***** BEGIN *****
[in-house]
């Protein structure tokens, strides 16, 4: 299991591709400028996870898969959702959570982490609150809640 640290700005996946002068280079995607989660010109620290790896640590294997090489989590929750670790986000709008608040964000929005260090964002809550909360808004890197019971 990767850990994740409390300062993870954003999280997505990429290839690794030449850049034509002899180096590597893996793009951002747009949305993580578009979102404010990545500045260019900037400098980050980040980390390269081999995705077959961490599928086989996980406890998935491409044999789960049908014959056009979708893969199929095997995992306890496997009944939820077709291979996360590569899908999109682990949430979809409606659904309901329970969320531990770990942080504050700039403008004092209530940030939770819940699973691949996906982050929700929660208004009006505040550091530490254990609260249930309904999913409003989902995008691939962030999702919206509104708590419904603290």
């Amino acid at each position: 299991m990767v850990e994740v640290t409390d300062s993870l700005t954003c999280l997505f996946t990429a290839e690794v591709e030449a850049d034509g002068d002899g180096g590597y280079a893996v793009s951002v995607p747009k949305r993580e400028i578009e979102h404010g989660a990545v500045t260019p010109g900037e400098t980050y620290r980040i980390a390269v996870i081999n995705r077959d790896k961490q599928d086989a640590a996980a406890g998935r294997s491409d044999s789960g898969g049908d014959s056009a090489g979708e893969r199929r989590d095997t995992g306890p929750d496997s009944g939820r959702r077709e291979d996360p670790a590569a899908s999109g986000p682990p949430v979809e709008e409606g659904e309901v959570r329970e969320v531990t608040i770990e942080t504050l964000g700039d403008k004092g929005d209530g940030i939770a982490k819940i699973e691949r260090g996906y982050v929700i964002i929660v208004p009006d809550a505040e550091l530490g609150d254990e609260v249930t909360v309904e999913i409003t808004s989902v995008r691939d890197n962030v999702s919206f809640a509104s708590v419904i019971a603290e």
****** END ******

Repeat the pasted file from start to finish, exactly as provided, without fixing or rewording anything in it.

[in-house]
């Protein structure tokens, strides 16, 4: 299991591709400028996870898969959702959570982490609150809640 640290700005996946002068280079995607989660010109620290790896640590294997090489989590929750670790986000709008608040964000929005260090964002809550909360808004890197019971 990767850990994740409390300062993870954003999280997505990429290839690794030449850049034509002899180096590597893996793009951002747009949305993580578009979102404010990545500045260019900037400098980050980040980390390269081999995705077959961490599928086989996980406890998935491409044999789960049908014959056009979708893969199929095997995992306890496997009944939820077709291979996360590569899908999109682990949430979809409606659904309901329970969320531990770990942080504050700039403008004092209530940030939770819940699973691949996906982050929700929660208004009006505040550091530490254990609260249930309904999913409003989902995008691939962030999702919206509104708590419904603290």
């Amino acid at each position: 299991m990767v850990e994740v640290t409390d300062s993870l700005t954003c999280l997505f996946t990429a290839e690794v591709e030449a850049d034509g002068d002899g180096g590597y280079a893996v793009s951002v995607p747009k949305r993580e400028i578009e979102h404010g989660a990545v500045t260019p010109g900037e400098t980050y620290r980040i980390a390269v996870i081999n995705r077959d790896k961490q599928d086989a640590a996980a406890g998935r294997s491409d044999s789960g898969g049908d014959s056009a090489g979708e893969r199929r989590d095997t995992g306890p929750d496997s009944g939820r959702r077709e291979d996360p670790a590569a899908s999109g986000p682990p949430v979809e709008e409606g659904e309901v959570r329970e969320v531990t608040i770990e942080t504050l964000g700039d403008k004092g929005d209530g940030i939770a982490k819940i699973e691949r260090g996906y982050v929700i964002i929660v208004p009006d809550a505040e550091l530490g609150d254990e609260v249930t909360v309904e999913i409003t808004s989902v995008r691939d890197n962030v999702s919206f809640a509104s708590v419904i019971a603290e």